Since I do not publish last names for privacy purposes, there may be more than say one Richard S. However, if you were a winner, you will have already received an email informing you that you won a book and asking you for address details. So if you are a Richard S. that did not win, sorry about that.

Tomorrow I start my "Best of the Blunt Bean Counter" series for the summer.

Monday, July 10, 2017

Gone Golfing for the Summer of 2017

This summer, I will again be posting a “Best of The Blunt Bean Counter” blog each week; so I can spend some time golfing and enjoying the good weather with my family. I am really looking forward to a golf trip to Cabot Cliffs in Nova Scotia later this summer, as it was ranked as the best new course in the world in 2015 and is now constantly ranked as one of the best courses period in the world. I am sure this trip will result in a blog post with pictures.
European Club Golf Course Ireland

As this is now the fourth year in a row that I have posted my "Best of" during the summer, as I stated  last year, maybe at this juncture, a more appropriate title should be; "The Sort of the Best of The Blunt Bean Counter".

Anyways, you can read them again if you wish and if not, I won't take it personally.

Next September, will mark the blogs 7th anniversary. As I noted in my blogger got the blues post last fall, it is getting difficult to keep this blog fresh and for me to keep writing each week or so. I thus will use the summer to consider a couple suggestions people have made to me to re-energize the blog and myself (including one from my son and daughter to do a sort of Blunt Bean "let me tell you" editorial type post), so we shall see where that goes. While I am navel gazing, enjoy your summer.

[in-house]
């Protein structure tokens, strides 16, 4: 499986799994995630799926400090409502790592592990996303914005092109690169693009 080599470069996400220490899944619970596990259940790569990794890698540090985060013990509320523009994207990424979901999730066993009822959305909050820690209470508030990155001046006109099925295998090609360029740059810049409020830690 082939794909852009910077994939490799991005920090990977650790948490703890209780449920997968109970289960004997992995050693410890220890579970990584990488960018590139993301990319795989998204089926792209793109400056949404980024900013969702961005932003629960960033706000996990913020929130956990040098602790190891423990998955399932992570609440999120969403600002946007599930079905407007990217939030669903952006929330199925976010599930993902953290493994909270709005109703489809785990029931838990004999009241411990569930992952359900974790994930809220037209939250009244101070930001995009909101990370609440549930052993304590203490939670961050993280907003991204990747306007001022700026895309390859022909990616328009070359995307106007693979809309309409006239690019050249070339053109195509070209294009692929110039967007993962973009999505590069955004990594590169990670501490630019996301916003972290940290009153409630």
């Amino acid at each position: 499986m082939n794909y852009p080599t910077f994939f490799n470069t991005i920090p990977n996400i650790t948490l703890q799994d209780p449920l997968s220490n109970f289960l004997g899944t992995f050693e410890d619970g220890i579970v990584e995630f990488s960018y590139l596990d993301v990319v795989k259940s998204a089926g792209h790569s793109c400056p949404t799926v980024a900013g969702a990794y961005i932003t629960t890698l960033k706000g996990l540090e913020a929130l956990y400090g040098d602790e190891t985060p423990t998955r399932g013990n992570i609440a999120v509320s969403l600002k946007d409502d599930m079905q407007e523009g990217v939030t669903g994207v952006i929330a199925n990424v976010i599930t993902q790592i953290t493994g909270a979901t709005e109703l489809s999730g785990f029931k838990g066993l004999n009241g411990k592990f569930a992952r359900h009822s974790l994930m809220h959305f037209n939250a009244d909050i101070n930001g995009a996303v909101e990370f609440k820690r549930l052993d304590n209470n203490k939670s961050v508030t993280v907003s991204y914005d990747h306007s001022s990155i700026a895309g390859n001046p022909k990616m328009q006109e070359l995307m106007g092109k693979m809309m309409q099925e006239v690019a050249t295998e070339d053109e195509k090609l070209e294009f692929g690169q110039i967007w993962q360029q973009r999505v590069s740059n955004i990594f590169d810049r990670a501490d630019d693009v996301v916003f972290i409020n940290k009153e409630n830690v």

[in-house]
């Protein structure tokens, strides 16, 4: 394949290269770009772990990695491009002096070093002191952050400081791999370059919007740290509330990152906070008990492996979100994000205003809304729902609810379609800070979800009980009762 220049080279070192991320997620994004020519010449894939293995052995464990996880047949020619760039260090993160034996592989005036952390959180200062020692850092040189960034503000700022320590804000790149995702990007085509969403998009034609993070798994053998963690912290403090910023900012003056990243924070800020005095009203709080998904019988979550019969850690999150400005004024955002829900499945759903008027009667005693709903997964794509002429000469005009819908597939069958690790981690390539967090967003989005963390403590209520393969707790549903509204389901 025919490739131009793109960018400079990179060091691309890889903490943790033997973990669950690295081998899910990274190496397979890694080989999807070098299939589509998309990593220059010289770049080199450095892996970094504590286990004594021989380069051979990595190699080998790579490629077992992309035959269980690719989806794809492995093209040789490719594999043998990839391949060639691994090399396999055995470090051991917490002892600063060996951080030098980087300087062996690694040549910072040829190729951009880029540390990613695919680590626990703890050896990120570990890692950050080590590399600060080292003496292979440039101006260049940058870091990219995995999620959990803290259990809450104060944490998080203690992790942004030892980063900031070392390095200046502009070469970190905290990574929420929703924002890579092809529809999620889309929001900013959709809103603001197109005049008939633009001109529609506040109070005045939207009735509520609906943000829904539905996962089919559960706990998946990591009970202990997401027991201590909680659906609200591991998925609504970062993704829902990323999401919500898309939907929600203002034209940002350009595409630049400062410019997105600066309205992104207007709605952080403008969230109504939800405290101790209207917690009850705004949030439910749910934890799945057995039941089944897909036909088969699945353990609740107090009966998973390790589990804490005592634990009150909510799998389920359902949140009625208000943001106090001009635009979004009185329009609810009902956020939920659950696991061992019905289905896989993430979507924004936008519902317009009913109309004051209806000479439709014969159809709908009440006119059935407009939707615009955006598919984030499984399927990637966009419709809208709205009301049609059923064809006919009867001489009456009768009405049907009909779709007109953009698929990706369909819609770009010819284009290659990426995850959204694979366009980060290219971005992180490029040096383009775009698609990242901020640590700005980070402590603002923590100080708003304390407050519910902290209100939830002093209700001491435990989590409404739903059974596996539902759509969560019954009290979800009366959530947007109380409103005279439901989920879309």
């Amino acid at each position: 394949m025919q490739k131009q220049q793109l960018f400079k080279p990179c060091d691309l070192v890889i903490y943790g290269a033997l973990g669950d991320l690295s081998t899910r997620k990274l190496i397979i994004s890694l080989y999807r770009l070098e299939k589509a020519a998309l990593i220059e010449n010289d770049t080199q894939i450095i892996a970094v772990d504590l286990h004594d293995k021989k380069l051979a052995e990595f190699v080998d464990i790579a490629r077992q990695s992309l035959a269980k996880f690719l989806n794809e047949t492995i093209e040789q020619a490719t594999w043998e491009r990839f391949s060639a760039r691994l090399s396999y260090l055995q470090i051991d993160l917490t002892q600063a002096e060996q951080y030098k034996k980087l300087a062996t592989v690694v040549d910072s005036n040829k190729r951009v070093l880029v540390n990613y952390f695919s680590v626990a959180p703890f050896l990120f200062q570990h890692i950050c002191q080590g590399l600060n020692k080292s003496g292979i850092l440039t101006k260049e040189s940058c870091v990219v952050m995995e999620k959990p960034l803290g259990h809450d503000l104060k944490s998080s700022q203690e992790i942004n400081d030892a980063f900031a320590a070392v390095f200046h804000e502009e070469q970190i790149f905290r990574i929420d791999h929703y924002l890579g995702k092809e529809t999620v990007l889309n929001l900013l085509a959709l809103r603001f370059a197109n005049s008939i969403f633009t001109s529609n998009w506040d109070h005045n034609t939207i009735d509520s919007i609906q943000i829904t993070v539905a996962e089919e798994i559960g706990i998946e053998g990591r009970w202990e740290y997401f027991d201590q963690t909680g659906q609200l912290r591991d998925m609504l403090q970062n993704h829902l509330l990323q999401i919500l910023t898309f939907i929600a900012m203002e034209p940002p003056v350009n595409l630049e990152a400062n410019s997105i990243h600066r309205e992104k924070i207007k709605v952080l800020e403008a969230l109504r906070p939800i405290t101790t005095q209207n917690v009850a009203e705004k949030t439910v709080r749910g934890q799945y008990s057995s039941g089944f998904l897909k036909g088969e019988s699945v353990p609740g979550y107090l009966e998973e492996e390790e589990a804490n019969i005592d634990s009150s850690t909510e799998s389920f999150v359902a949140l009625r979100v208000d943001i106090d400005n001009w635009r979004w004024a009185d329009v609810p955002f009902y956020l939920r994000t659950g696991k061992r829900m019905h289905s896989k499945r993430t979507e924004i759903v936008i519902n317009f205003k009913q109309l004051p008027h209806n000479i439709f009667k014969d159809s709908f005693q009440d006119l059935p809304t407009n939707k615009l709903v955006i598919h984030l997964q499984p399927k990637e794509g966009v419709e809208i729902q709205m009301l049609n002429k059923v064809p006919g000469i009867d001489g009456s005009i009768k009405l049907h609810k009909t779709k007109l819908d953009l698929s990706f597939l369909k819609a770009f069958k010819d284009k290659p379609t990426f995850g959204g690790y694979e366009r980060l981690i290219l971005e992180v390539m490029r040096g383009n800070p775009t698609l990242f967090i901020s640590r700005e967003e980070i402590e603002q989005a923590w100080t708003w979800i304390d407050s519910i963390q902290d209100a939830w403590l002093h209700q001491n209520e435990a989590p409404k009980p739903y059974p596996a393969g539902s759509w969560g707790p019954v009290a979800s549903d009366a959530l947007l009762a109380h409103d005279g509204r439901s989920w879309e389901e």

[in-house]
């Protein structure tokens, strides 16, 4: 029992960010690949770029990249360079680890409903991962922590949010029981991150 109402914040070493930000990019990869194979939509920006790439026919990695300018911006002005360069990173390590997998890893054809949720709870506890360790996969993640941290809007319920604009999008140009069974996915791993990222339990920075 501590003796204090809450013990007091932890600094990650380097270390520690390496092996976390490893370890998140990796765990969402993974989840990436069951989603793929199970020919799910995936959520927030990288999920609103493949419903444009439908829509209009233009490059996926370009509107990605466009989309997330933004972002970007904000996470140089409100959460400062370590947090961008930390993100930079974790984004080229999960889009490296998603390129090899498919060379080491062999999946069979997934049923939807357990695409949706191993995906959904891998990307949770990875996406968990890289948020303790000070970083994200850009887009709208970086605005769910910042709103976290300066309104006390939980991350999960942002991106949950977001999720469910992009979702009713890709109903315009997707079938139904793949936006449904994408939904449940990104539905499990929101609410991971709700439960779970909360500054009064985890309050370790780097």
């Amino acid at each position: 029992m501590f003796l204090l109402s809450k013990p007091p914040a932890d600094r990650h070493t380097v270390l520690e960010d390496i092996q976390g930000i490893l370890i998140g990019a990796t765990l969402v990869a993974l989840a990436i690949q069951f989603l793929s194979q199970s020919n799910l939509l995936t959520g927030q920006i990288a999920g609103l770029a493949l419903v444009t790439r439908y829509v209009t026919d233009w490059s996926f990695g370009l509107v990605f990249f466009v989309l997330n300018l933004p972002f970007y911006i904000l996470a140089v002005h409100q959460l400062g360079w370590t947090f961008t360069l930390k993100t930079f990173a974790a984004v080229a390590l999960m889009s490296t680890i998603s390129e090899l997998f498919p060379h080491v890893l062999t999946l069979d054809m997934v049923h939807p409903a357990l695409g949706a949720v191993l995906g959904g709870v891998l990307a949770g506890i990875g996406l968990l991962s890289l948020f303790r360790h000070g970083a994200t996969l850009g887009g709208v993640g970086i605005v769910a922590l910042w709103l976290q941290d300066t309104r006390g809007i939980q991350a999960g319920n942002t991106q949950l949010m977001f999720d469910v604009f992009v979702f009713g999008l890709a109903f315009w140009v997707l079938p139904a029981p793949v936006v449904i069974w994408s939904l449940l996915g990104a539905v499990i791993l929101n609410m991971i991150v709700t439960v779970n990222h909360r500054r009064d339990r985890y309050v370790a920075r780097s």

Monday, July 3, 2017

What High Net Worth People Really Want from Their Financial Advisors

In my experience, the best investment managers that my firm and clients work with stress three particular investment themes.

They are as follows:

1. Maintenance of lifestyle
2. Protection of Capital
3. Growth of Capital

I don’t think the above mentioned priorities were picked out of thin air. These are the true concerns of high net worth individuals and were discussed in a 2012 Forbes Magazine article titled  “What High Net Worth Investors Really Want" by Andrew Klausner. While this article is now almost five years old, I still find it as applicable today, as when it was written five years ago. I would also suggest that even if you are not a high net worth person, these priorities would still be important to you.

The Forbes article was based on the results of a Cerulli Associates/Phoenix Market International survey.  The survey found the top nine 9 things that high net worth individuals are looking for from their advisors (and the percentage of respondents that listed each item as being the most important) were as follows: